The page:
As with good URLs, accessibility compliance has the secondary benefit of improving your site for everyone and making it more easily found. Transcripts of video and audio files will be picked up by search engines, which will drive more traffic to your site. The text in the “alt” attribute of the image tag will similarly be indexed by search engines for additional visibility. Although maps and graphical navigation are nice, many people, regardless of their vision, prefer to click on the clear links of a text equivalent. If a person with sight is viewing a graphically rich historical site over a slow modem, a web browser generally displays the contents of the “alt” attribute before the image shows up, thus giving them a sense of what’s on the page and allowing them to decide whether they want to wait for the full page to load, or to click on a link to move to another page on the site. The anchor tags within a page that are helpful to skip large sections of navigation or text also provide all visitors the ability to jump around a page without scrolling. With such anchors in place, it is also possible to save a bookmark that goes directly to one part of a page—the part a visitor wants to read or cite.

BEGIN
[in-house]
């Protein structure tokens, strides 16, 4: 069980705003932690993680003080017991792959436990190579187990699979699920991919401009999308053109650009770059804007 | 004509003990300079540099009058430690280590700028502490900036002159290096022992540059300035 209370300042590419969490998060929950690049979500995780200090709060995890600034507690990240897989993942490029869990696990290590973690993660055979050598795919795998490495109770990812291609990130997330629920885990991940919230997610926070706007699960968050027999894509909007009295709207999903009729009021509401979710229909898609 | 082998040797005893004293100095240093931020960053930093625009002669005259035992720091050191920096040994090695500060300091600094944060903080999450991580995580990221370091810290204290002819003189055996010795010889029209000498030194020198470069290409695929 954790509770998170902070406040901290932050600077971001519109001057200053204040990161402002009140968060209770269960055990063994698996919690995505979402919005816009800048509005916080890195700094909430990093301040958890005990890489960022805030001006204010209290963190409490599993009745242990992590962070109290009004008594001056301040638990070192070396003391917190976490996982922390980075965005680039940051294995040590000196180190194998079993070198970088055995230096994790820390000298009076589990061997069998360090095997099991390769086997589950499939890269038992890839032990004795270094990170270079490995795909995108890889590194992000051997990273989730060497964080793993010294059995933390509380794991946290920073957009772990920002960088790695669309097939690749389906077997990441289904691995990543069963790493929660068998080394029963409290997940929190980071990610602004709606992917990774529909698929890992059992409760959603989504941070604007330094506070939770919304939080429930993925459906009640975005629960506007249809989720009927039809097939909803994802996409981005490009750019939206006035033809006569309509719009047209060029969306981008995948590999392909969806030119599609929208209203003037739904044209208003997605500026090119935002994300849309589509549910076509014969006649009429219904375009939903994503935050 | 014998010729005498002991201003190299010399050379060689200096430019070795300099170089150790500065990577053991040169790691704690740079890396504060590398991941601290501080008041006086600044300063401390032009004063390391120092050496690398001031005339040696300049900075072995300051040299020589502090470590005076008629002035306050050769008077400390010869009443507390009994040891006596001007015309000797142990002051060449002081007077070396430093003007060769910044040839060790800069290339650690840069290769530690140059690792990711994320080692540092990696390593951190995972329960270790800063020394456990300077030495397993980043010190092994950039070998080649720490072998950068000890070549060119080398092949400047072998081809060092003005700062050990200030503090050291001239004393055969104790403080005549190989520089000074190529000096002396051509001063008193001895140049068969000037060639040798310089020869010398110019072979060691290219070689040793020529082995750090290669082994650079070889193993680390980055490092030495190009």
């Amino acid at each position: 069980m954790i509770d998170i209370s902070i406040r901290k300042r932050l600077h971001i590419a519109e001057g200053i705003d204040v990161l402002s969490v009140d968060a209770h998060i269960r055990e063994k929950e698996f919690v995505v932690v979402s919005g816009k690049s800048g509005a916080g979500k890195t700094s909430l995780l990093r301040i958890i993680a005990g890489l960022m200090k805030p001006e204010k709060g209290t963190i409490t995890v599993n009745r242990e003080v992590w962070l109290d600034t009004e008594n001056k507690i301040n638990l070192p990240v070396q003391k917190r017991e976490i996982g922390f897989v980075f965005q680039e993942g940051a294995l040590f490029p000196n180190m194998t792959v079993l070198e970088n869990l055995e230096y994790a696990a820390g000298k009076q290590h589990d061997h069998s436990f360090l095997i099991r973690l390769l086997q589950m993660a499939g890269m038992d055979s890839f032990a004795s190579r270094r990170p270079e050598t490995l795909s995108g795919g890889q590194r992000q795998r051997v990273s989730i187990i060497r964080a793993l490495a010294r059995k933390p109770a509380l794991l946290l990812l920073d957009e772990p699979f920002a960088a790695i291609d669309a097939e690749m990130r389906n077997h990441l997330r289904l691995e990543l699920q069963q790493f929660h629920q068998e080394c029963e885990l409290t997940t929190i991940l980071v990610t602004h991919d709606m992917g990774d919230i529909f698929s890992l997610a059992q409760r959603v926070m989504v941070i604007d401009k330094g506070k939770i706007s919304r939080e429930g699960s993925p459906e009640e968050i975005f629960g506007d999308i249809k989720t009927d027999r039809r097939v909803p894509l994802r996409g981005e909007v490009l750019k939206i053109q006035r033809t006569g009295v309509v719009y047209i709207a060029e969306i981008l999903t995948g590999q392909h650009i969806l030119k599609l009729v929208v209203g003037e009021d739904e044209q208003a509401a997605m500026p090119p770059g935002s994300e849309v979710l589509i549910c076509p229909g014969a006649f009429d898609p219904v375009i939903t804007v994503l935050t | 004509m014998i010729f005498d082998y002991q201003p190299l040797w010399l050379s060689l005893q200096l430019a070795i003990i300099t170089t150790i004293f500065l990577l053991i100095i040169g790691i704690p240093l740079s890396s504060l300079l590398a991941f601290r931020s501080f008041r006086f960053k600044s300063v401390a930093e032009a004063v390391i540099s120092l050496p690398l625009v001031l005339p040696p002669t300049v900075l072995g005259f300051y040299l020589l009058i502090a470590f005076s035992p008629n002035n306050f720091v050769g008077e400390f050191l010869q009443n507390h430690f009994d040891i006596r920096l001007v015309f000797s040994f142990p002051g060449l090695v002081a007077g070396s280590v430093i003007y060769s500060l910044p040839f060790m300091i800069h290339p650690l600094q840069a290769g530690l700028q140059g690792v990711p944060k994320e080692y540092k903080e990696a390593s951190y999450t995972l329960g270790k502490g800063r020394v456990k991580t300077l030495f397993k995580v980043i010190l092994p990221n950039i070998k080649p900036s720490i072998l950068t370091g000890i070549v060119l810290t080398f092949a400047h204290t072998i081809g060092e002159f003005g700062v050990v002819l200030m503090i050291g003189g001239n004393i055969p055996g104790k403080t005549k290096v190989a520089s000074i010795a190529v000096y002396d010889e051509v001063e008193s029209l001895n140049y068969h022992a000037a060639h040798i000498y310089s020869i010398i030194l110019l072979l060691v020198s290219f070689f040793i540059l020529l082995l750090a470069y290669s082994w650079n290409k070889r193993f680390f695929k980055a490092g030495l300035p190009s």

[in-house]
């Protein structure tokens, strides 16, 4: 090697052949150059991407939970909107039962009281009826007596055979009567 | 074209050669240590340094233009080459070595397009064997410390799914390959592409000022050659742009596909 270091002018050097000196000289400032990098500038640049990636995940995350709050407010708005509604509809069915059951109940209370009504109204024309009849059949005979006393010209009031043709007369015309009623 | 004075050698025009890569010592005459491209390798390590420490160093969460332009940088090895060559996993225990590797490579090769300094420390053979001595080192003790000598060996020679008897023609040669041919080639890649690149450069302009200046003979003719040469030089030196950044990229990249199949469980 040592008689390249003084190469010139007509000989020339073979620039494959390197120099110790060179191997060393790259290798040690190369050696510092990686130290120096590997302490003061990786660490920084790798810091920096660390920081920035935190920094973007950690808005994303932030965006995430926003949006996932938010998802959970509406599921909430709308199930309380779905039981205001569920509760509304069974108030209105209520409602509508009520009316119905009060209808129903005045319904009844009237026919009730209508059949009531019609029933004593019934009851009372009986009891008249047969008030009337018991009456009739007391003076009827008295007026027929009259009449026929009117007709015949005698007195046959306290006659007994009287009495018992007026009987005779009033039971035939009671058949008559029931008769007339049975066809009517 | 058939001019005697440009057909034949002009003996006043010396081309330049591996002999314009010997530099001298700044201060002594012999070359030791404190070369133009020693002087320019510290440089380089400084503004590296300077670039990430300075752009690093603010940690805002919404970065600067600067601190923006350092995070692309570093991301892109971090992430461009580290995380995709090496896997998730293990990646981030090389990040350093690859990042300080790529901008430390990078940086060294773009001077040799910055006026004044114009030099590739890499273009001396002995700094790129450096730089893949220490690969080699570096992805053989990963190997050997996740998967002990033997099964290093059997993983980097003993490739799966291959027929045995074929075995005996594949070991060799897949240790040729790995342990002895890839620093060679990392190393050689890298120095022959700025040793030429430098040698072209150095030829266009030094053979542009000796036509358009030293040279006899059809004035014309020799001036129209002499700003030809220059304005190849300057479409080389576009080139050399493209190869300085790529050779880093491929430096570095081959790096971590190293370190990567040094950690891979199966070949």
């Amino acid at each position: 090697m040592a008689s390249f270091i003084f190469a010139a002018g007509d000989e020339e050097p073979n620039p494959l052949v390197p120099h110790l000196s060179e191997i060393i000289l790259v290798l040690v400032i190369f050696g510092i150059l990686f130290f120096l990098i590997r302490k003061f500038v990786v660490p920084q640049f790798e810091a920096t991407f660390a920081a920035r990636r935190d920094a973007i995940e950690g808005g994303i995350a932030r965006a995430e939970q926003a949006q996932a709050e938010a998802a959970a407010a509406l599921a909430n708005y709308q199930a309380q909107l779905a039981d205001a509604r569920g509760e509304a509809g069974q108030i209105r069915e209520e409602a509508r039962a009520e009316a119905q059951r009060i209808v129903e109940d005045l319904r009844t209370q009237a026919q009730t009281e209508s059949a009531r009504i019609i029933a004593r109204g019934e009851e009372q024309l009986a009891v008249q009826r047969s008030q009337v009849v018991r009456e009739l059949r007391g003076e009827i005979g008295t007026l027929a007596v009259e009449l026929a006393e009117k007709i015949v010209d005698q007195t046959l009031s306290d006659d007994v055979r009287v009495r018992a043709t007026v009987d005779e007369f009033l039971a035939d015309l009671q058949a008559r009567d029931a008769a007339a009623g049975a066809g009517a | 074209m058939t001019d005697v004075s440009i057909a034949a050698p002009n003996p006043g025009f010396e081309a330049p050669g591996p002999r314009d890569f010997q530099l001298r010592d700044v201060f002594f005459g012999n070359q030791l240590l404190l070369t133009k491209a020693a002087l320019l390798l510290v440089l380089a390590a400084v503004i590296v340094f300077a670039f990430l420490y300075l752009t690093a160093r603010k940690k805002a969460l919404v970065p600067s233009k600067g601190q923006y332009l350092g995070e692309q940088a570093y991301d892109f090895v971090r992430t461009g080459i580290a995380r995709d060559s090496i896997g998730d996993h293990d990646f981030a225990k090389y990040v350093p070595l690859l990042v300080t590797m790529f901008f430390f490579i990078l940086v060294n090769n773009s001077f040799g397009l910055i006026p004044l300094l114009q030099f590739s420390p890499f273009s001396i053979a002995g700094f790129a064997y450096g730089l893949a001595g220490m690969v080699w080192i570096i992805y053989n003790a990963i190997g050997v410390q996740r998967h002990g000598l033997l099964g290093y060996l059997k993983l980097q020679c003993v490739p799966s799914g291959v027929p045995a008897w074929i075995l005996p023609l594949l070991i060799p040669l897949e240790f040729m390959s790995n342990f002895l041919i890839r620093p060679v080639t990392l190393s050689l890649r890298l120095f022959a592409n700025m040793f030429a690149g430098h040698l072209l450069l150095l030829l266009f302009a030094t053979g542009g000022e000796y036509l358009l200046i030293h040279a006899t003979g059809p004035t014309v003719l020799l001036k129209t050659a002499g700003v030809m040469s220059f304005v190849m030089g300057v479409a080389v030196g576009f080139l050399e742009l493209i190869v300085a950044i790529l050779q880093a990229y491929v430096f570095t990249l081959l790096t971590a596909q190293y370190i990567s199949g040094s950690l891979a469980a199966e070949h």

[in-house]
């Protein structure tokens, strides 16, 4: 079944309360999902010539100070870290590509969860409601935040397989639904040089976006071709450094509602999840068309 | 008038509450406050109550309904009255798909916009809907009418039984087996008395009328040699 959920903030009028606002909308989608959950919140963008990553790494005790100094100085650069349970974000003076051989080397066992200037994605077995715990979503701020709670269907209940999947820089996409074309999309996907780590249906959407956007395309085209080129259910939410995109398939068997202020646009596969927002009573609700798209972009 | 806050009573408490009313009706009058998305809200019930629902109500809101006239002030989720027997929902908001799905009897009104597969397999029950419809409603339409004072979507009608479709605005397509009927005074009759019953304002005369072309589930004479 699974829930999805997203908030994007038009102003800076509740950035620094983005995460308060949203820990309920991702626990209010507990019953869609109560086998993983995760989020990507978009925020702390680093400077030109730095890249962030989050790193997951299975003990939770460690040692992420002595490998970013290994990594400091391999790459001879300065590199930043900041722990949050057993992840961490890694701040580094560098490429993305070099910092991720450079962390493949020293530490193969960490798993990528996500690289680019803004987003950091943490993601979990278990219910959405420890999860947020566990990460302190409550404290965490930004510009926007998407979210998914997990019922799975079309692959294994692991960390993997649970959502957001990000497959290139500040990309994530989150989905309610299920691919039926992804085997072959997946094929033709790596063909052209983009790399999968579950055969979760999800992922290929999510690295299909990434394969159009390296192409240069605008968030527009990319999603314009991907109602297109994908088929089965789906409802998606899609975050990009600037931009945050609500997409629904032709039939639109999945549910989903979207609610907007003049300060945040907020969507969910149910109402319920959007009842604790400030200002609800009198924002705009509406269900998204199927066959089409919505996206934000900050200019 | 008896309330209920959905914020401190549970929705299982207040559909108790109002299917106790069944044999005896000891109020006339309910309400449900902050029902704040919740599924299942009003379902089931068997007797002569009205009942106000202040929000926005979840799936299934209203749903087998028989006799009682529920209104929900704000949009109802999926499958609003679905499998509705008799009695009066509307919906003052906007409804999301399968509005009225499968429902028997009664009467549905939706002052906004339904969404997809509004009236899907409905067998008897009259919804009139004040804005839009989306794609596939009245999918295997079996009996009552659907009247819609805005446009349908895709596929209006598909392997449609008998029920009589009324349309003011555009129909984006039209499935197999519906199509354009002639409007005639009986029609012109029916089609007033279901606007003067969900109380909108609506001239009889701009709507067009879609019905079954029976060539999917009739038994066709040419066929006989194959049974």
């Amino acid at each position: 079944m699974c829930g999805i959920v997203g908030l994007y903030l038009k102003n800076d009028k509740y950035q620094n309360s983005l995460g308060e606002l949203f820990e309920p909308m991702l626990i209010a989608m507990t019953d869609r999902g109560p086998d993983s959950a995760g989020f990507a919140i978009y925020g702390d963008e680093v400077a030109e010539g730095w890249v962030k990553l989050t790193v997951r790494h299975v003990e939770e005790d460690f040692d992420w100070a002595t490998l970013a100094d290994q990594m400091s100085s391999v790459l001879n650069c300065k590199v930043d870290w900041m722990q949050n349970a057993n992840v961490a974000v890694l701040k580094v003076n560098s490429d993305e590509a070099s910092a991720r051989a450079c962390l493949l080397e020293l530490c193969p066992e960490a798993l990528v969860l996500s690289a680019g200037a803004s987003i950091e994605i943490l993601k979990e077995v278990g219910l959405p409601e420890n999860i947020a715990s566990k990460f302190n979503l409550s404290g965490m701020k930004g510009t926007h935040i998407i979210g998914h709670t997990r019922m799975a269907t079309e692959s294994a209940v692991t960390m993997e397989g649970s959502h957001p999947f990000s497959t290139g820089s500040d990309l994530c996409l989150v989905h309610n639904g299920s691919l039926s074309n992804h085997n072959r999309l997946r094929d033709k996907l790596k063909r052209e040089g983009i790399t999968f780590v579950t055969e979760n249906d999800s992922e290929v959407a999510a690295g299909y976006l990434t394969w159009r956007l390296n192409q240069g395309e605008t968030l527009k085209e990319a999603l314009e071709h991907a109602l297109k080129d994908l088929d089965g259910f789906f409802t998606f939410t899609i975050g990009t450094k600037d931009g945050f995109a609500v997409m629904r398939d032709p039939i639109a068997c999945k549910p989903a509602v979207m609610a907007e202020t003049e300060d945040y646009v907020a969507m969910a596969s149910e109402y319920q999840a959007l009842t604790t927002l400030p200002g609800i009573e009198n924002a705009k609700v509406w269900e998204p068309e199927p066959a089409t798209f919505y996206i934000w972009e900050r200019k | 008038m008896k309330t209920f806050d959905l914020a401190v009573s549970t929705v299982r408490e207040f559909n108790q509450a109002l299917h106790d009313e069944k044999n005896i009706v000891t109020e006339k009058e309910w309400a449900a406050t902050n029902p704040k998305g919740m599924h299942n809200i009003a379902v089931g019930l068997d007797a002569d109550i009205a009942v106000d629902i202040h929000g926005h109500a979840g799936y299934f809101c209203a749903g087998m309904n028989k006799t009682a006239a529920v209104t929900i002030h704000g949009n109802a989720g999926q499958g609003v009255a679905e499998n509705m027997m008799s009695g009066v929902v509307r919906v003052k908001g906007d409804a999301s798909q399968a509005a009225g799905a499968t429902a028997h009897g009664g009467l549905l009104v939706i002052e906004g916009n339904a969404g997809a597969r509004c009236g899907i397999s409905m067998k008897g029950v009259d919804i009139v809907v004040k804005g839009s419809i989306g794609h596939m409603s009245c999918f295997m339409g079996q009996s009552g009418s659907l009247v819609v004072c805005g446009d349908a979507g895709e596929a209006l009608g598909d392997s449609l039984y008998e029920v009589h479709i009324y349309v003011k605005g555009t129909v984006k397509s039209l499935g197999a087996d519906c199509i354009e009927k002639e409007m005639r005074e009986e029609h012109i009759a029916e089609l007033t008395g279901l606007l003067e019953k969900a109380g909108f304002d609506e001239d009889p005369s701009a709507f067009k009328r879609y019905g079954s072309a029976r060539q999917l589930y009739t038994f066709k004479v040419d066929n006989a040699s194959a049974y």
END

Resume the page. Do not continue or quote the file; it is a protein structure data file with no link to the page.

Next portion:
As with the other principles of good design, sensible adherence to accessibility guidelines thus amply rewards both the users and the creators of historical websites. An accessible website means that more people can gain a better sense of the past through your digitized materials and commentaries, and also that researchers can locate these documents and artifacts in the first place. Yet good design does not guarantee a large audience for your project—or even a small one. Although search engines that index the text, “alt” attributes for images, and transcripts of audio and video may send some interested surfers your way, many others will never know your site exists unless they hear about it through alternative means, both digital and analog. In Chapter 5, we explore how to let your intended audience know that your site exists, and what it can offer them in the way of historical understanding.